Hi everyone. If you guys have been following along with our company, you’ll probably know that at this moment we are currently super backed up with orders. At the time of writing, we have around 270 machines waiting to ship and counting.
Back at the end of April/start of June, we were expecting to clear out of inventory for Batch 2 around the end of July. Then sales jumped to more than double in June and double again in July. By the end of June, we were sold out of Batch 2 machines and by the end of July, already halfway sold out on Batch 3 before we were to ship.
Now, if we ran out of stock at the end of July as we were initially expecting, it would have coincided well with when we would have received all of the parts for Batch 3 and start shipping new units again. As you probably figured already, this plan didn’t really work out. With a combination of COVID-19, shipping and production delays, and all the other things, we’ve had to increase lead times for subsequent orders coming in.
In hindsight, it probably would have been better to get prepared earlier, as well as order parts in larger batches, but in my defense, I didn’t expect so many people to be ordering LongMills and that things would pick up so quickly. I guess it’s a good thing since it seems that folks are really liking their machines and I’ve seen a lot of people recommending the LongMill to other folks, so I’d like to think that this jump comes from building a good product. Nevertheless, going forward, I’ve already started ordering parts for Batch 4 and doubled the size of the batch for parts for things that have the longest lead times. With slowdowns with production, customs, and other things with shipping during COVID-19 times, I have a better idea of what shipping companies to work with to ensure parts come on time as well.
Although most the parts were supposed to be completed, shipped, and at our shop by start to middle of July to give us more time to check over everything, it ended up that with delays in customs especially, some items needed an extra few weeks to arrive. This meant that the time I had set aside to fix quality issues was taken up with the delays.
And that brings us to the whole v-wheel fiasco.
Around the middle of June, we ran out of v-wheels, anti-backlash delrin nuts, and 608ZZ flange bearings, so we ordered a small batch from one of our manufacturers that we have been working with for 2-3 years via express shipping. The idea was that we would be able to ship some machines up to when we would receive our full order of parts from them.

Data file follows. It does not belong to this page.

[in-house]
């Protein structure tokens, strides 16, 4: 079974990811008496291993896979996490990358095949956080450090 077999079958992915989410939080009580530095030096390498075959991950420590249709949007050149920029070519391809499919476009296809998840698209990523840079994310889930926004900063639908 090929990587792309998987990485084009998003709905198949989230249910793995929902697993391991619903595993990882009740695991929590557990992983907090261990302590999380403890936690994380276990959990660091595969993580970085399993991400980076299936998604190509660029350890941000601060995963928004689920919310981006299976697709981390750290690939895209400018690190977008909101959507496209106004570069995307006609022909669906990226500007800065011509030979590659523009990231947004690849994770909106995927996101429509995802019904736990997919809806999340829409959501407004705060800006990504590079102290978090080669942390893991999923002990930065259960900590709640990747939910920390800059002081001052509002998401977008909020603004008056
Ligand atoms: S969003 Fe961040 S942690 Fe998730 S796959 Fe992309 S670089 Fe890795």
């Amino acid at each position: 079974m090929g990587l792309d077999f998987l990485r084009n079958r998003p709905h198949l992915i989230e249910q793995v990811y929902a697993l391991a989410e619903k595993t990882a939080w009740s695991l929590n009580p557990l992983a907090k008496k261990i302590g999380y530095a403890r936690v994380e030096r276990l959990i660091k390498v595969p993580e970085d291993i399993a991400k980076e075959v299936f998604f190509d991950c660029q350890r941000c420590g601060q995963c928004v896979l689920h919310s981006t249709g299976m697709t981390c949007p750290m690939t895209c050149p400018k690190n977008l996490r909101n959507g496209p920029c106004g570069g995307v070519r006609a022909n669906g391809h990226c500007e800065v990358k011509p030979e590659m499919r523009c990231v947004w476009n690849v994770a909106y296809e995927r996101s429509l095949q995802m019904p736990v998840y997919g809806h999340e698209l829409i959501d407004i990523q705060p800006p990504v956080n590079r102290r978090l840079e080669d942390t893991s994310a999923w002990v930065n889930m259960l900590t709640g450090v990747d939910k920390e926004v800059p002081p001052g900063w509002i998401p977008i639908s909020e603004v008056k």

Our initial inspection of the parts appeared to look good, and since we had ordered the same parts from the same company for several years now, we expected to be the same. However, a small number of customers got in contact with us to let us know that the fit for the v-wheels were too tight, and in some cases, causing the v-wheel itself to break. At this point we stopped shipping the machines to check the remaining batch of v-wheels and try to solve the issue.
Well it turns out there were two problems. First was that the outer diameter was too large. Rather than being 23.9mm or 24mm which is standard, all of the v-wheels had a diameter of 25mm. This meant that the spacing between the wheels was off causing the fit of the gantry to be too tight. Second, the angle of the v was not exactly 90 degrees, which means that the v-wheel rides slightly higher on the rail, thus exacerbating the first issue and causing even more spacing issues. On top of this, there were several other inconsistencies that Chris and I weren’t happy with.
In an attempt to prevent us from stopping shipping altogether, we tried to purchase some v-wheels from local sources that would only ship in within a day or two (other suppliers, Amazon…). For some insane reason, no matter which place we ordered from, they all had the same problem. What we suspect is that one manufacturer made all of the wheels for all of the different distributors, thus making all of the wheels come out to be out of spec.
I even ordered another batch of 3000 wheels from China that promised that they would be in spec, only to find that they still had the same problem. I was really hoping that at this point that this saga would be over.
Yesterday night, I ordered 600 wheels from OpenBuilds from the US using their fastest shipping method, enough to build 50 more LongMills. Tracking is showing that they are expected to arrive tomorrow. I also have another 1000 wheels coming in from China to replace part of the defective wheels that should arrive in a few days. My plan is to keep bringing in more wheels to continue shipping and try to get the machines as quickly as we can with a combination of different suppliers so that if one manufacturer mis-manufactures the wheels, we would have another source of wheels to use. If they all end up good, then we can hold the stock and use it for future batches.
We also have our manufacturers re-making the wheels from scratch as well to a new drawing and with extra QA done to ensure that the right size wheels are being shipped. This will likely be a two to three-week process altogether so we should see these wheels for the later part of Batch 3 production.
I feel pretty confident that the v-wheels from OpenBuilds will end up being the correct size, especially due to the massive price difference and it being an American company. I would much rather pay the extra bit to make sure all of the customers who have been patiently waiting to get their machines get it as quickly as possible and have the machines work the first time around. That should get machines moving out the door while I wait for the rest of the wheels to finally show up from our regular suppliers.
So the plan for tomorrow is to have all of the machines on the packing table get shipped out with the first batch of 600 wheels coming from OpenBuilds. If you have fingers please cross them for us for the wheels to be good this time.
Thanks – Andy